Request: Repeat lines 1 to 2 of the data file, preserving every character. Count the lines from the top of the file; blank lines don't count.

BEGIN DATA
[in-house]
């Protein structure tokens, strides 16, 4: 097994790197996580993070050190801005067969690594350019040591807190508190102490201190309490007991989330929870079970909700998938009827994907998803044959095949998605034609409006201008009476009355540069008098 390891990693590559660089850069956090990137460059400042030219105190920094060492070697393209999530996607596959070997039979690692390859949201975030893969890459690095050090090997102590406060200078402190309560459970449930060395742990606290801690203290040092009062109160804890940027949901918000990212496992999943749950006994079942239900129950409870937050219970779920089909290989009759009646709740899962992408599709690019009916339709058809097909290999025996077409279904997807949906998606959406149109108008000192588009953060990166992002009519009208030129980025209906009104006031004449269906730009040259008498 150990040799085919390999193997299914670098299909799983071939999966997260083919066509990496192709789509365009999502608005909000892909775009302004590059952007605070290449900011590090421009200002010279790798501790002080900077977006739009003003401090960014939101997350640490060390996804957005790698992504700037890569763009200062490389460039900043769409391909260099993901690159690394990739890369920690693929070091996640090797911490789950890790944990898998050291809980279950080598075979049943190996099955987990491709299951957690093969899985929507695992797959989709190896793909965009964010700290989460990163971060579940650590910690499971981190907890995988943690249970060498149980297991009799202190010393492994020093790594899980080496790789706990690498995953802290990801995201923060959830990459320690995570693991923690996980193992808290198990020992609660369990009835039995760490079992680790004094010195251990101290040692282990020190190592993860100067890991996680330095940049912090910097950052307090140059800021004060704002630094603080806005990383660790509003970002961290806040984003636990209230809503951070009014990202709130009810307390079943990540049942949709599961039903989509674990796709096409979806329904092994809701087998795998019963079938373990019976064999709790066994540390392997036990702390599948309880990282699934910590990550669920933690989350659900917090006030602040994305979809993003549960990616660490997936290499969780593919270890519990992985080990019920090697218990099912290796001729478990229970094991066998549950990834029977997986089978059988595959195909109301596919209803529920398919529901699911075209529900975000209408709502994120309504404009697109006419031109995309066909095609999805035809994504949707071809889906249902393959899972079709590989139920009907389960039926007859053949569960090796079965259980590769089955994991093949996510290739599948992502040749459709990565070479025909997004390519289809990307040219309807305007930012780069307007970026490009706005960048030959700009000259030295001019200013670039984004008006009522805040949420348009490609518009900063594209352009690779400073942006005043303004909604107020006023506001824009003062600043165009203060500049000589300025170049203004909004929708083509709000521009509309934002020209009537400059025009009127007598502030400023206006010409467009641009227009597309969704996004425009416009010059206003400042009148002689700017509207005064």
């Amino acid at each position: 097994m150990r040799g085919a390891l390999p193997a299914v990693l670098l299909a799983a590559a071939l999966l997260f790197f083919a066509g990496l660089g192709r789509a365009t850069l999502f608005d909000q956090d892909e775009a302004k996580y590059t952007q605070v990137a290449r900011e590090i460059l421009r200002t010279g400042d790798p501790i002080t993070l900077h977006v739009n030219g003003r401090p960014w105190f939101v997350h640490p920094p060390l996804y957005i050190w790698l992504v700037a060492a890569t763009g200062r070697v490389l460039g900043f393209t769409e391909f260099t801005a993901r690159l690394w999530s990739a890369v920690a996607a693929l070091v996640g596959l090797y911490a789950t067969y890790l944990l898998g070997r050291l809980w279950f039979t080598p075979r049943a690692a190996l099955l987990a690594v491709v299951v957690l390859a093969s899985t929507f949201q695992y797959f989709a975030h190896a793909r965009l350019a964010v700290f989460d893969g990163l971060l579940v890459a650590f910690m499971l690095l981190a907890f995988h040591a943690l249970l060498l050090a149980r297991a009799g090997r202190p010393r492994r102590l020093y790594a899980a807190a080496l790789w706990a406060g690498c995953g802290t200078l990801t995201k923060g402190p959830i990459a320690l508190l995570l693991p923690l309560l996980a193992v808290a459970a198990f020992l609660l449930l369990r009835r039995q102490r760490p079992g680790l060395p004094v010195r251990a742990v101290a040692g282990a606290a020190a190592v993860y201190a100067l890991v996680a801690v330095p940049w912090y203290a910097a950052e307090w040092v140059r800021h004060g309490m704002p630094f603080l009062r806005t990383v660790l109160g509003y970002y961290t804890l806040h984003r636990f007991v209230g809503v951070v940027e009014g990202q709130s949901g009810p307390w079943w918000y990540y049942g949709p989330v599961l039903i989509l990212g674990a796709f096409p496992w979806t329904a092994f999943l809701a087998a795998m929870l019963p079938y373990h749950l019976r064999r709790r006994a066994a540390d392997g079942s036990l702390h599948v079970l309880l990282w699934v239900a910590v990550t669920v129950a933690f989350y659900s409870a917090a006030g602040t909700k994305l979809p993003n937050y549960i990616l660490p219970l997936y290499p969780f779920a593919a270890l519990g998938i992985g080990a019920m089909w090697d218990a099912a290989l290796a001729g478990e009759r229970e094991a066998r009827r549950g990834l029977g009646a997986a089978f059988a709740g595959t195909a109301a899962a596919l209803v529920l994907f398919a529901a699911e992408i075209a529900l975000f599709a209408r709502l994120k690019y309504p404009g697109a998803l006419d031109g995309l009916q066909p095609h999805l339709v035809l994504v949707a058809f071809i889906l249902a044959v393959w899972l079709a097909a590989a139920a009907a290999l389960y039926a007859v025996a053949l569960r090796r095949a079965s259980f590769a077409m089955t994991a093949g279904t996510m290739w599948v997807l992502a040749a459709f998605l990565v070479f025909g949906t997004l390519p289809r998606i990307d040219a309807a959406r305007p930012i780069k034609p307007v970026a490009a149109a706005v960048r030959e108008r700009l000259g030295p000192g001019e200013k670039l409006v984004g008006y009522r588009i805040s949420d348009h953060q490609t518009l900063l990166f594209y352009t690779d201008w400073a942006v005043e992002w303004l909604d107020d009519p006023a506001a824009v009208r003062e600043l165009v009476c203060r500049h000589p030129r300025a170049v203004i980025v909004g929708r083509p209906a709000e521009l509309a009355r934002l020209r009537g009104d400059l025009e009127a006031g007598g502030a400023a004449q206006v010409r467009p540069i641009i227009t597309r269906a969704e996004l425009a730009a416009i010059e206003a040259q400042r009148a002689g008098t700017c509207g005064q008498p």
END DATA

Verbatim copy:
[in-house]
């Protein structure tokens, strides 16, 4: 097994790197996580993070050190801005067969690594350019040591807190508190102490201190309490007991989330929870079970909700998938009827994907998803044959095949998605034609409006201008009476009355540069008098 390891990693590559660089850069956090990137460059400042030219105190920094060492070697393209999530996607596959070997039979690692390859949201975030893969890459690095050090090997102590406060200078402190309560459970449930060395742990606290801690203290040092009062109160804890940027949901918000990212496992999943749950006994079942239900129950409870937050219970779920089909290989009759009646709740899962992408599709690019009916339709058809097909290999025996077409279904997807949906998606959406149109108008000192588009953060990166992002009519009208030129980025209906009104006031004449269906730009040259008498 150990040799085919390999193997299914670098299909799983071939999966997260083919066509990496192709789509365009999502608005909000892909775009302004590059952007605070290449900011590090421009200002010279790798501790002080900077977006739009003003401090960014939101997350640490060390996804957005790698992504700037890569763009200062490389460039900043769409391909260099993901690159690394990739890369920690693929070091996640090797911490789950890790944990898998050291809980279950080598075979049943190996099955987990491709299951957690093969899985929507695992797959989709190896793909965009964010700290989460990163971060579940650590910690499971981190907890995988943690249970060498149980297991009799202190010393492994020093790594899980080496790789706990690498995953802290990801995201923060959830990459320690995570693991923690996980193992808290198990020992609660369990009835039995760490079992680790004094010195251990101290040692282990020190190592993860100067890991996680330095940049912090910097950052307090140059800021004060704002630094603080806005990383660790509003970002961290806040984003636990209230809503951070009014990202709130009810307390079943990540049942949709599961039903989509674990796709096409979806329904092994809701087998795998019963079938373990019976064999709790066994540390392997036990702390599948309880990282699934910590990550669920933690989350659900917090006030602040994305979809993003549960990616660490997936290499969780593919270890519990992985080990019920090697218990099912290796001729478990229970094991066998549950990834029977997986089978059988595959195909109301596919209803529920398919529901699911075209529900975000209408709502994120309504404009697109006419031109995309066909095609999805035809994504949707071809889906249902393959899972079709590989139920009907389960039926007859053949569960090796079965259980590769089955994991093949996510290739599948992502040749459709990565070479025909997004390519289809990307040219309807305007930012780069307007970026490009706005960048030959700009000259030295001019200013670039984004008006009522805040949420348009490609518009900063594209352009690779400073942006005043303004909604107020006023506001824009003062600043165009203060500049000589300025170049203004909004929708083509709000521009509309934002020209009537400059025009009127007598502030400023206006010409467009641009227009597309969704996004425009416009010059206003400042009148002689700017509207005064």